She hurried over. “What are you doing? Now is not the time to bury a bone! Garrick’s in that house. And the giant could be eating him right now.”


The hole in the ground became bigger. But after a couple clods of earth went sailing past her head, something strange was ejected by the demon dog’s digging. It bounced on the grass once and then rolled through the grass to rest in a slight depression not far from the census taker’s feet. The demon dog bounded out of the hole, pink tongue hanging out, red eyes gleaming.

The stoneware container the size of a milk jug and the color of rust was shaped like a fat man with a beard and bulging eyes. Floral patterns had been carved into his belly. The census taker had only seen such a thing before at a rummage sale. They were known as Greybeards because of the frequent bearded man motifs seen on such containers. Or Bellarmine jugs, after a much feared inquisitor of the seventeenth century. More commonly, though, they were simply called witch bottles. But now that the demon dog had dug it out of the ground, she could sense the magic leaking from it.

Before she could examine it, Shuck sauntered up and sniffed at it once to check again that it was the object that he had been looking for. Then swiftly, he smacked a large paw onto the bottle. The stoneware noticeably cracked and began vibrating violently. The census taker reflexively covered her face with an arm as the bottle exploded, sending shards flying in every direction.

What was left was a black pulsing thing the size of a grapefruit. The demon dog gobbled it up and licked his chops as all the windows in the manor were suddenly shattered by a horrifying scream.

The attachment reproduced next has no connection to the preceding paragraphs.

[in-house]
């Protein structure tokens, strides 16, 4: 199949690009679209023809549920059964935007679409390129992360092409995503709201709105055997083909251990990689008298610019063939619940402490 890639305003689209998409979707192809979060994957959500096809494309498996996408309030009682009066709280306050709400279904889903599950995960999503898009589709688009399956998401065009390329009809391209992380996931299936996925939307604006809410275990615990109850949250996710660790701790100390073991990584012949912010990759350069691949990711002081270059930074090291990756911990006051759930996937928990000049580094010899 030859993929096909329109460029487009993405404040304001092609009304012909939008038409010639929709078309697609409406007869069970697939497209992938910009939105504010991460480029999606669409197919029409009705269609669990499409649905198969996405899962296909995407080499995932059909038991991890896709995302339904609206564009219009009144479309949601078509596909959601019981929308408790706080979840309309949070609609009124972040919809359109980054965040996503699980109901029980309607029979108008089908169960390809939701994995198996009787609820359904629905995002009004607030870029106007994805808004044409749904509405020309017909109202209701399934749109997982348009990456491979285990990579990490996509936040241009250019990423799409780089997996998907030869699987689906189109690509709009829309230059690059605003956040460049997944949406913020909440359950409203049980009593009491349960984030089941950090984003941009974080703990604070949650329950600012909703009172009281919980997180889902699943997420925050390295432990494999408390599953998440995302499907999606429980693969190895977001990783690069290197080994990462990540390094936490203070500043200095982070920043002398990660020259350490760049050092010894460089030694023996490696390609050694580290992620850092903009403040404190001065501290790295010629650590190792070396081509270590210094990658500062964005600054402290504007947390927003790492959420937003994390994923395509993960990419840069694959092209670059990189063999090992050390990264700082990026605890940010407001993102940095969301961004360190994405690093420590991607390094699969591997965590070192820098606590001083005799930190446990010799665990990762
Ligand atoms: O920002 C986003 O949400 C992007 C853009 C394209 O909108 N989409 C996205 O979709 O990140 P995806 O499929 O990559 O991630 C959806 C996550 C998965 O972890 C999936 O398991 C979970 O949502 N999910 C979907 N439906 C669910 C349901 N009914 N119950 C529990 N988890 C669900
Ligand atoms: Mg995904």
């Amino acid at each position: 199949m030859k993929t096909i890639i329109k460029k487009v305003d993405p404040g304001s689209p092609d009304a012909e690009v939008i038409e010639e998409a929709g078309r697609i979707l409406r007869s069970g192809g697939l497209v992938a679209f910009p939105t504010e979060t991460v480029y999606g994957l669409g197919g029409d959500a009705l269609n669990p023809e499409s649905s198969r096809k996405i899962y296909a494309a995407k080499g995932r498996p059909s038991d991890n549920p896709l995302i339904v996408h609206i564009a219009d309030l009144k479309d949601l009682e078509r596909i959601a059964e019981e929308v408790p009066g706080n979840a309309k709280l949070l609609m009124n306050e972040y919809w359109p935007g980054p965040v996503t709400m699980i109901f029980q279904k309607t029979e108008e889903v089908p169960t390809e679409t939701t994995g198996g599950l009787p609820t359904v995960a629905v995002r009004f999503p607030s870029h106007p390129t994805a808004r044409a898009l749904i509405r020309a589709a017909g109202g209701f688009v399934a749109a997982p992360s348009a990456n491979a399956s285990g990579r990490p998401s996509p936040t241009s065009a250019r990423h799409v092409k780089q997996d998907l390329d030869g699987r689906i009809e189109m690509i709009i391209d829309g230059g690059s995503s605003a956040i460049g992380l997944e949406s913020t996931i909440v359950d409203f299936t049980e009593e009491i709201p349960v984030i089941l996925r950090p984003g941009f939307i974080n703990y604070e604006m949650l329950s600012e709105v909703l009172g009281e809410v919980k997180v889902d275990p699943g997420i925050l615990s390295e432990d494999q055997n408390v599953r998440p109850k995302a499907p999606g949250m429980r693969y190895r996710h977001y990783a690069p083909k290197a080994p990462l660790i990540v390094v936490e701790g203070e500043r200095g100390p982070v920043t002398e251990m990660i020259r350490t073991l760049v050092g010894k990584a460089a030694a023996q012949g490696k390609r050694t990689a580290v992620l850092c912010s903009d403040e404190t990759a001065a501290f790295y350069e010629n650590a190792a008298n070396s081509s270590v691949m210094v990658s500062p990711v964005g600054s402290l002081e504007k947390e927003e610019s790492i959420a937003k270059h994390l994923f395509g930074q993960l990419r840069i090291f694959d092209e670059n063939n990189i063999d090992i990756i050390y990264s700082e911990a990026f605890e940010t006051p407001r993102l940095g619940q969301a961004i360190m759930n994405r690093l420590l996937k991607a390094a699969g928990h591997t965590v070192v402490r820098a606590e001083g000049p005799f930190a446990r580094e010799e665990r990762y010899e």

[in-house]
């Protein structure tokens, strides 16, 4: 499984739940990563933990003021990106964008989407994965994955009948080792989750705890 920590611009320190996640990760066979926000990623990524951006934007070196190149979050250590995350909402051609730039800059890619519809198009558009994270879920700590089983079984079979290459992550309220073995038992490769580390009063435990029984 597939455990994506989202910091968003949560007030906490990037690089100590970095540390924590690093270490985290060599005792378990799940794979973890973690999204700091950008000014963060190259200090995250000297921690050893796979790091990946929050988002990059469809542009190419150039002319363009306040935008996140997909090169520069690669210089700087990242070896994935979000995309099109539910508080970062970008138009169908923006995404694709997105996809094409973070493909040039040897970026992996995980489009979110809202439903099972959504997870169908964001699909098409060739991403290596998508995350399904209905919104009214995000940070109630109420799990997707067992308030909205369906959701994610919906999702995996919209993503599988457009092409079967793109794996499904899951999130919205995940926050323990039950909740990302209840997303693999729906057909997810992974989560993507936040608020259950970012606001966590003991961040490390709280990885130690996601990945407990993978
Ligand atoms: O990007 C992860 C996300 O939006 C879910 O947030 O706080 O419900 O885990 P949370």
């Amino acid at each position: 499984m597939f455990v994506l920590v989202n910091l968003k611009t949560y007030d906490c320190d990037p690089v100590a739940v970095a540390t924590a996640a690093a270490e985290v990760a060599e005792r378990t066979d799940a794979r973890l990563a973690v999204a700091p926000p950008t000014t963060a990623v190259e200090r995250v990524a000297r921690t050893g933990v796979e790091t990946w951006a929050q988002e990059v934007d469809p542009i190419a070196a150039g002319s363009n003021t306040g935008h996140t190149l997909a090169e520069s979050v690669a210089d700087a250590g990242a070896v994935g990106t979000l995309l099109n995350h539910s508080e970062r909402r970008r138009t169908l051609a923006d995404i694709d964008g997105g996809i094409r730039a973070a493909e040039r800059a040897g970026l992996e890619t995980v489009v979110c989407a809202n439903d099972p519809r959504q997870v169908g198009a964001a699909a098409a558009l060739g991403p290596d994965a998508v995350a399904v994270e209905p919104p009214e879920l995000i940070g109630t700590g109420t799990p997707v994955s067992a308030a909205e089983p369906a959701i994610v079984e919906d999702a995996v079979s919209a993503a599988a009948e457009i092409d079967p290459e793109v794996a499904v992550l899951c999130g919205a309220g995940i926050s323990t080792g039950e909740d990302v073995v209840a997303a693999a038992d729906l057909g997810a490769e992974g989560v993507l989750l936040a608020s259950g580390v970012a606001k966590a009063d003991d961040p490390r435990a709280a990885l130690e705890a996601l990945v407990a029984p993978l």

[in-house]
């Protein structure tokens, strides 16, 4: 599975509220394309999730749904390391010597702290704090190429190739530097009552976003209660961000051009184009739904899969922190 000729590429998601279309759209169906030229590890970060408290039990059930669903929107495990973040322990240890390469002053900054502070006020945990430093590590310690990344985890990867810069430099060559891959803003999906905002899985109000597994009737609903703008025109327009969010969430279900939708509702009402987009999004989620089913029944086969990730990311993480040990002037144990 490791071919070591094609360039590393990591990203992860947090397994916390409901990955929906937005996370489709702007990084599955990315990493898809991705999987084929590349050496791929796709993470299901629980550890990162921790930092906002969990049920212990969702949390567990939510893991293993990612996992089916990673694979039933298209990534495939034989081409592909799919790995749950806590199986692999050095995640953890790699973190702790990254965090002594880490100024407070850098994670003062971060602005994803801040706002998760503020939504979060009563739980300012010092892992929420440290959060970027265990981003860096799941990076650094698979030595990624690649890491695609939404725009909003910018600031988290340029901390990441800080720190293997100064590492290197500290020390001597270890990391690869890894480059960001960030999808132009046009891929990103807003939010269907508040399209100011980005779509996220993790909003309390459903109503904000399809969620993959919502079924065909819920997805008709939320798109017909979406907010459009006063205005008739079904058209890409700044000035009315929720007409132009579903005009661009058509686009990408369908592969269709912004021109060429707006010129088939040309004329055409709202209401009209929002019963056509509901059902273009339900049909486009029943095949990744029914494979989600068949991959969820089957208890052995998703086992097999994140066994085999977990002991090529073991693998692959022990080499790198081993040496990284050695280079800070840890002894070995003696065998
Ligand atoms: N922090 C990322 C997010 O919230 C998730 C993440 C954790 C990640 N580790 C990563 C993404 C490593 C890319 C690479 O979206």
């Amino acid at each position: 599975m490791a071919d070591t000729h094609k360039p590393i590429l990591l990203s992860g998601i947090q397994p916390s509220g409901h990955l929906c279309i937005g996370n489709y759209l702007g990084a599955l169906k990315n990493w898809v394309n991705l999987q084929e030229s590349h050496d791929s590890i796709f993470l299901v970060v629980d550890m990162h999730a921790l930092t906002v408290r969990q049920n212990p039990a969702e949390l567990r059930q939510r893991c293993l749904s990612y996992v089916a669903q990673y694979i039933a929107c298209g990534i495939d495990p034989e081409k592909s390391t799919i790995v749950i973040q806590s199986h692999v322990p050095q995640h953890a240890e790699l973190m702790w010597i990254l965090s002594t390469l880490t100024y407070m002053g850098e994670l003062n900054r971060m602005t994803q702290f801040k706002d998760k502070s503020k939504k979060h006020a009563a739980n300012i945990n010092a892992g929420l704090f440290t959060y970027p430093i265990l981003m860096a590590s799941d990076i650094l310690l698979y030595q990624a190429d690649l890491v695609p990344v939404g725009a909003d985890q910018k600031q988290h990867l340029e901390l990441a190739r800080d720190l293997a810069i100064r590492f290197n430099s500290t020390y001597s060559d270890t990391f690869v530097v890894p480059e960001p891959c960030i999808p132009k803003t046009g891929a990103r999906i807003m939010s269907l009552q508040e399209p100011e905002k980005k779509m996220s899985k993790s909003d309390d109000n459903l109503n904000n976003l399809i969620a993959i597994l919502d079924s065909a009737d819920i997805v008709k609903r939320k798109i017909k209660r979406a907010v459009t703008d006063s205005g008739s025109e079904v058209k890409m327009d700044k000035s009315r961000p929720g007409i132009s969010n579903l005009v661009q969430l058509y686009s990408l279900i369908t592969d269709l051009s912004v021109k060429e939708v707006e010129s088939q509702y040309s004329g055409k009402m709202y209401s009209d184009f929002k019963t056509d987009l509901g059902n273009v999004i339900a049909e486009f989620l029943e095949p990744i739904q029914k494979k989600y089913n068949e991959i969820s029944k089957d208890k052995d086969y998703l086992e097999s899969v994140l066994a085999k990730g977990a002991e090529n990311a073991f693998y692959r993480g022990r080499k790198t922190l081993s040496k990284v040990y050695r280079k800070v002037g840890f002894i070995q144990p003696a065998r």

“Garrick!” The census taker ran back up the terrace steps. This time, the back doors easily opened at her touch. Once inside, she discovered that the manor appeared to be typically furnished like any other house, except that everything, from the tables and chairs and lamps and wall hangings, were super-sized for its occupant. “Garrick!”

A muffled yell could be heard from the upper floor. The stairs were enormous and it took her at least thirty seconds to haul herself up each stair. At the top, she stopped for a moment to catch her breath before continuing down a long corridor. Someone left the last door cracked open.

The room looked like a medieval torture dungeon. Twisted iron contraptions littered the corners. Sharp hooks dangled from the ceiling. Wicked looking instruments hung from the walls. The most noticeable thing in the room, though, was the scorch marks on the floor along with a pink bathrobe and some hair curlers.


The giant had locked up the kelpie in a large golden cage next to the window. The census taker hurried over to find that there was a large padlock on the cage door.

“Are there keys?”

“Up there.” The kelpie pointed above her head. She saw the glimmer of a key ring on one of the hooks.

Sighing, she pulled out a pin from her hair and started working.

“Are you crazy? The lock could be spelled. It could be…”

The padlock snicked open. She pulled it off and shoved the cage door open.

“I guess it wasn’t spelled,” said the kelpie.

Instead of replying, she simply hugged him. After a moment, his arms came around her. “Are you all right?” she mumbled into his shirt.

“I was about to be dissected, but I suppose I’m all right. Thank you. For not leaving me here.”

She looked up at him. “What? After all the trouble I had procuring you as an assistant, it would be a pain trying to get another one.”